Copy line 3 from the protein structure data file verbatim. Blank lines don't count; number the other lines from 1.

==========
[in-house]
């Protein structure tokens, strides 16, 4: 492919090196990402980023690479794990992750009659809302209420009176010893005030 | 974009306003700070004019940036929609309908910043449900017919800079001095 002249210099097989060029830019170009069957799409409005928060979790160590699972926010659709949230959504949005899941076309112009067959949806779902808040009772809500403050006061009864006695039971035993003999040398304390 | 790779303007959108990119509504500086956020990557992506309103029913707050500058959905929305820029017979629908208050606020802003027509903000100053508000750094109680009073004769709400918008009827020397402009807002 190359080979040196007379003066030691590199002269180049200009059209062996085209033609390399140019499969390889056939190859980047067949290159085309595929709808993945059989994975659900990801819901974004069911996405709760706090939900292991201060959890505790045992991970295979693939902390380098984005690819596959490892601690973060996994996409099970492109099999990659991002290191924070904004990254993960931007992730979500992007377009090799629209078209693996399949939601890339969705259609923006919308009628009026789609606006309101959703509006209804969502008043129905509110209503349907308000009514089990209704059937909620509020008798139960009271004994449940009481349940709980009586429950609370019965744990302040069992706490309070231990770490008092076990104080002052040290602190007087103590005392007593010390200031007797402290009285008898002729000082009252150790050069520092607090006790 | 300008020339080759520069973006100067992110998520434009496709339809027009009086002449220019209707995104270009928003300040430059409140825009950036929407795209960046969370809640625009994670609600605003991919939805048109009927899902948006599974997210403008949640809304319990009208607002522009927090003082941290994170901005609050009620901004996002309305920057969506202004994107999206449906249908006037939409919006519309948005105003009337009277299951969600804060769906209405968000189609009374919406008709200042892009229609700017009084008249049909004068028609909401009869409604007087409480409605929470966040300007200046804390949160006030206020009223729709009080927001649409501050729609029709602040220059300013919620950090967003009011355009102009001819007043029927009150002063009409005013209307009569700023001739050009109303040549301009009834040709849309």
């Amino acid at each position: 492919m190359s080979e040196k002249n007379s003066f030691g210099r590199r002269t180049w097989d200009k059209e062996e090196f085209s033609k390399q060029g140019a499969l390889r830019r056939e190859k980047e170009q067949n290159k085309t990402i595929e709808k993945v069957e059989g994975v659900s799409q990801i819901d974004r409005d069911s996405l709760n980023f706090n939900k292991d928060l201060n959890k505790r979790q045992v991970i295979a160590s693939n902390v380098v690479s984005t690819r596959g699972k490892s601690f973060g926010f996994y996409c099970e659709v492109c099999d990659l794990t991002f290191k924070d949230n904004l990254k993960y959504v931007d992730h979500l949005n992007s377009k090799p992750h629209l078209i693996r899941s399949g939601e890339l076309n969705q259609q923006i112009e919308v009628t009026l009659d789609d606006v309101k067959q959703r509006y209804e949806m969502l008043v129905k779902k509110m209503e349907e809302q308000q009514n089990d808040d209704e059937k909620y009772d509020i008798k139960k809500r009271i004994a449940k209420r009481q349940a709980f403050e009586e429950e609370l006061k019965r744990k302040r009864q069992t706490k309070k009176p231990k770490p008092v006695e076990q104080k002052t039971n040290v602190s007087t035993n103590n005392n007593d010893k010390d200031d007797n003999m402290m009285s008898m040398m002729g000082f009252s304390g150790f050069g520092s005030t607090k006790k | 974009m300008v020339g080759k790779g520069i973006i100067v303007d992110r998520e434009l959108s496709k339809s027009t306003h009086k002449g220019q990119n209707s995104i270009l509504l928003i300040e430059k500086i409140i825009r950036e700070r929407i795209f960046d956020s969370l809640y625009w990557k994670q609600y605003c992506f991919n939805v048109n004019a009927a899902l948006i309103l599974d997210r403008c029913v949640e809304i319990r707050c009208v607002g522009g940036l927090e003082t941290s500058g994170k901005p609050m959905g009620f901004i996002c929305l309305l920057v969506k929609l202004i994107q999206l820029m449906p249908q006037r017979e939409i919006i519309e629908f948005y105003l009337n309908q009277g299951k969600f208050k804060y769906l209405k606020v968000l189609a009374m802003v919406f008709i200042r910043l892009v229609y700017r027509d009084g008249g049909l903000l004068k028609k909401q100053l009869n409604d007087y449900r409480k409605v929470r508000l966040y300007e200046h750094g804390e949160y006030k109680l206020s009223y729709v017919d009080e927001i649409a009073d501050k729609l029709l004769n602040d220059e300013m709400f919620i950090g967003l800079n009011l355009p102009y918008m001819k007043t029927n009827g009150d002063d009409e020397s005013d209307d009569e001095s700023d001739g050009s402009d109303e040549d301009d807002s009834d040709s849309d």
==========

């Amino acid at each position: 492919m190359s080979e040196k002249n007379s003066f030691g210099r590199r002269t180049w097989d200009k059209e062996e090196f085209s033609k390399q060029g140019a499969l390889r830019r056939e190859k980047e170009q067949n290159k085309t990402i595929e709808k993945v069957e059989g994975v659900s799409q990801i819901d974004r409005d069911s996405l709760n980023f706090n939900k292991d928060l201060n959890k505790r979790q045992v991970i295979a160590s693939n902390v380098v690479s984005t690819r596959g699972k490892s601690f973060g926010f996994y996409c099970e659709v492109c099999d990659l794990t991002f290191k924070d949230n904004l990254k993960y959504v931007d992730h979500l949005n992007s377009k090799p992750h629209l078209i693996r899941s399949g939601e890339l076309n969705q259609q923006i112009e919308v009628t009026l009659d789609d606006v309101k067959q959703r509006y209804e949806m969502l008043v129905k779902k509110m209503e349907e809302q308000q009514n089990d808040d209704e059937k909620y009772d509020i008798k139960k809500r009271i004994a449940k209420r009481q349940a709980f403050e009586e429950e609370l006061k019965r744990k302040r009864q069992t706490k309070k009176p231990k770490p008092v006695e076990q104080k002052t039971n040290v602190s007087t035993n103590n005392n007593d010893k010390d200031d007797n003999m402290m009285s008898m040398m002729g000082f009252s304390g150790f050069g520092s005030t607090k006790k | 974009m300008v020339g080759k790779g520069i973006i100067v303007d992110r998520e434009l959108s496709k339809s027009t306003h009086k002449g220019q990119n209707s995104i270009l509504l928003i300040e430059k500086i409140i825009r950036e700070r929407i795209f960046d956020s969370l809640y625009w990557k994670q609600y605003c992506f991919n939805v048109n004019a009927a899902l948006i309103l599974d997210r403008c029913v949640e809304i319990r707050c009208v607002g522009g940036l927090e003082t941290s500058g994170k901005p609050m959905g009620f901004i996002c929305l309305l920057v969506k929609l202004i994107q999206l820029m449906p249908q006037r017979e939409i919006i519309e629908f948005y105003l009337n309908q009277g299951k969600f208050k804060y769906l209405k606020v968000l189609a009374m802003v919406f008709i200042r910043l892009v229609y700017r027509d009084g008249g049909l903000l004068k028609k909401q100053l009869n409604d007087y449900r409480k409605v929470r508000l966040y300007e200046h750094g804390e949160y006030k109680l206020s009223y729709v017919d009080e927001i649409a009073d501050k729609l029709l004769n602040d220059e300013m709400f919620i950090g967003l800079n009011l355009p102009y918008m001819k007043t029927n009827g009150d002063d009409e020397s005013d209307d009569e001095s700023d001739g050009s402009d109303e040549d301009d807002s009834d040709s849309d």